BioWorld International Correspondent

LONDON - A molecule that controls the growth of pigment-producing skin cells called melanocytes could hold clues to new therapies to treat malignant melanoma. Researchers in the UK have established that the molecule, called MITF, can suppress the growth of malignant melanoma cells in a laboratory model of the disease.

Richard Marais, team leader at the Cancer Research UK Centre for Cell and Molecular Biology at The Institute of Cancer Research in London, told BioWorld International: "We now have a greater understanding of the processes that convert melanocytes into malignant melanoma cells. This will allow us to identify new therapeutic targets, in order to develop new drugs to treat this disease."

Most skin cancers are easily treatable and unlikely to spread. By contrast, malignant melanoma, which accounts in about one in 10 skin cancers, can be fatal. More than 7,000 people in the UK are diagnosed with malignant melanoma each year.

Three years ago, Marais and his colleagues showed that the protein kinase called B-RAF is mutated in about 70 percent of human malignant melanomas. Their subsequent work showed that if they added mutant B-RAF protein to cultured mouse melanocytes in vitro, the cells would behave more like cancer cells.

Normally, melanocytes have a form known as dendritic: The cells have long processes similar to nerve cells. But when mutant B-RAF was added, they began to look more like immature melanocytes, taking on a form that is described as fibroblastic - in other words, they became much less differentiated.

Secondly, melanocytes to which mutant B-RAF had been added stopped making melanin. Again, that change meant that the cells were less differentiated.

Marais and his group set out to understand how the biological changes came about. They decided to investigate the role of MITF in melanocytes, because they knew from research carried out by other groups that mice lacking functional copies of the MITF gene had no melanocytes at all.

Their own studies demonstrated that when they added mutant B-RAF to melanocyte cell cultures, the melanocytes stopped expressing MITF.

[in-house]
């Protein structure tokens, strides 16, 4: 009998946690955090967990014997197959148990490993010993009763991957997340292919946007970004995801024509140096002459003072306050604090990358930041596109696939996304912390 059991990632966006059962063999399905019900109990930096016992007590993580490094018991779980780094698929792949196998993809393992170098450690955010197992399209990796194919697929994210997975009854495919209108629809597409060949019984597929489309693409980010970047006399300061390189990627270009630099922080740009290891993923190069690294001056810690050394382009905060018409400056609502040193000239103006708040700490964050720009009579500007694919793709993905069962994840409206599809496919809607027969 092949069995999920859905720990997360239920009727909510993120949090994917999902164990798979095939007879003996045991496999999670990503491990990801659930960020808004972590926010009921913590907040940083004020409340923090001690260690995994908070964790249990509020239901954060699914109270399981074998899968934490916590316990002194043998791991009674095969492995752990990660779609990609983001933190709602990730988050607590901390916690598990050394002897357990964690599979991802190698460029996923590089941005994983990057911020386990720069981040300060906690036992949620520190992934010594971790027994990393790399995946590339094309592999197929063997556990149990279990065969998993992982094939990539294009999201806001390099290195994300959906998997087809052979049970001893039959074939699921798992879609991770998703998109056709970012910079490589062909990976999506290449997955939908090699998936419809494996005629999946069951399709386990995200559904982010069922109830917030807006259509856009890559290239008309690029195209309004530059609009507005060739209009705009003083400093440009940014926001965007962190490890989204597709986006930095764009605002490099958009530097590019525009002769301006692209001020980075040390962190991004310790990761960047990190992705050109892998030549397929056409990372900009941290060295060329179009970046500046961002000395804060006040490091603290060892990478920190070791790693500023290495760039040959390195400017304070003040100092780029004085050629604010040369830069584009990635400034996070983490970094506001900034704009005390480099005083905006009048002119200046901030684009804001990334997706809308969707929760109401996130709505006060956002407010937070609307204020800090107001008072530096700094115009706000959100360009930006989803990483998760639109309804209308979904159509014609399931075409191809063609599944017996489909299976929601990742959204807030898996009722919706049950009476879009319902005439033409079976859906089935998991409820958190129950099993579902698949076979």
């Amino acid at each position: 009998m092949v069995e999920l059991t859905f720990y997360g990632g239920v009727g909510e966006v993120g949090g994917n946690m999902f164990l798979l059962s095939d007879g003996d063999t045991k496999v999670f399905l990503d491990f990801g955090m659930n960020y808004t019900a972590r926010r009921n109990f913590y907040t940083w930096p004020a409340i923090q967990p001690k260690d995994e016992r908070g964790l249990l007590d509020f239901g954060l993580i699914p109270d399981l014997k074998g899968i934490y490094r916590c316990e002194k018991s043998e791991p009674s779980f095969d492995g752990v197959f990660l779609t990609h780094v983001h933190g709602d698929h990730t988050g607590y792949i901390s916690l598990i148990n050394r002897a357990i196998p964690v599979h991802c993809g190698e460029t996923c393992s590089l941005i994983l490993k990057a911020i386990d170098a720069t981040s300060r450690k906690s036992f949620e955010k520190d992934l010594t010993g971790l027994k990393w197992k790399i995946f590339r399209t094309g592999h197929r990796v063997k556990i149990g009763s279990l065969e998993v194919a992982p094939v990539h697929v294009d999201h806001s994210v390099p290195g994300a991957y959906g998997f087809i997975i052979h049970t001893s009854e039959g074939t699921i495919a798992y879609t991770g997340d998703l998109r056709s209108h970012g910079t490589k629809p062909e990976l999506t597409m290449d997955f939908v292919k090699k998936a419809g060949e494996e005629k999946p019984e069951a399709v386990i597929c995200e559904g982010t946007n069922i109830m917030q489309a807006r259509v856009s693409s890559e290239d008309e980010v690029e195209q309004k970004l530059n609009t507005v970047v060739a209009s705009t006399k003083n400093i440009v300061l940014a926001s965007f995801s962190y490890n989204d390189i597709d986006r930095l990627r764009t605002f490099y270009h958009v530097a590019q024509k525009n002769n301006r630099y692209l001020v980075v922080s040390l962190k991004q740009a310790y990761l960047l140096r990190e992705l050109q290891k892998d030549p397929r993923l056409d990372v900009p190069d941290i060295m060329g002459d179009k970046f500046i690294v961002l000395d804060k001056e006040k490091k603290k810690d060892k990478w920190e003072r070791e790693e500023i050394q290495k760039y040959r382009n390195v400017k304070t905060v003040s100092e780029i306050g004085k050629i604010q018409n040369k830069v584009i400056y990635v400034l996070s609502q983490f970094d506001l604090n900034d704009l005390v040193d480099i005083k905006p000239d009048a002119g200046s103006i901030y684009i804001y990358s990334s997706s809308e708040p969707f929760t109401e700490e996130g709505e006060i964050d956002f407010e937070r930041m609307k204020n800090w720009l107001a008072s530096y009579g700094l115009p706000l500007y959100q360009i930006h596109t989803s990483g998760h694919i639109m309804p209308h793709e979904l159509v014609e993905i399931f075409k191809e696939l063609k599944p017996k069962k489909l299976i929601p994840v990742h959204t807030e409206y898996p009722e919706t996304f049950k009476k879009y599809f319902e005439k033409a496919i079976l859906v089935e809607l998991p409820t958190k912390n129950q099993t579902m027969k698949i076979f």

Marais said, "These findings made us think that perhaps one of the key functions of B-RAF in melanoma was to turn off expression of MITF."

They were not sure whether loss of MITF expression was an inconsequential side effect of loss of normal B-RAF function, or whether the two molecules operated in the same biological pathway.

To determine the answer to that question, they carried out their latest study, funded by Cancer Research UK, which is reported in the Aug. 29, 2005, issue of Journal of Cell Biology in a paper titled "Elevated expression of MITF counteracts B-RAF-stimulated melanocyte and melanoma cell proliferation."

Marais explained: "When we put mutant B-RAF into the melanocytes, they start growing uncontrollably, they lose expression of MITF, and they lose their identity and become like cancer cells. When we put MITF back into the cells they stop growing, even though they still contain mutant B-RAF. So we can conclude that lack of MITF has a very important biological consequence for these cells - it is a controller of growth, and it gives melanocytes their identity."

The paper described how, when the researchers artificially increased MITF protein levels in human and animal models with a faulty B-RAF gene, the growth of melanoma cells was suppressed by about 70 to 80 percent.

Marais and his colleagues at the Institute of Cancer Research already are working on drugs that target mutant B-RAF. The latest discovery is important because it shows that the drug development work is on the right track, Marais said.

"It may also allow us to predict how individual patients' tumors might develop, or how different individuals will respond to different therapeutic agents or combinations of agents," Marais added. "It will also help us to develop new therapeutic agents, and gain a better understanding of how existing treatments work."

As well as identifying new drug targets, Marais and his colleagues now want to understand how B-RAF turns MITF on or off, and particularly whether B-RAF does that by modulating the gene encoding MITF, or the protein itself. He said, "We also want to know what are the biological consequences of removing MITF from cells - exactly how does this molecule regulate cell growth and differentiation?"

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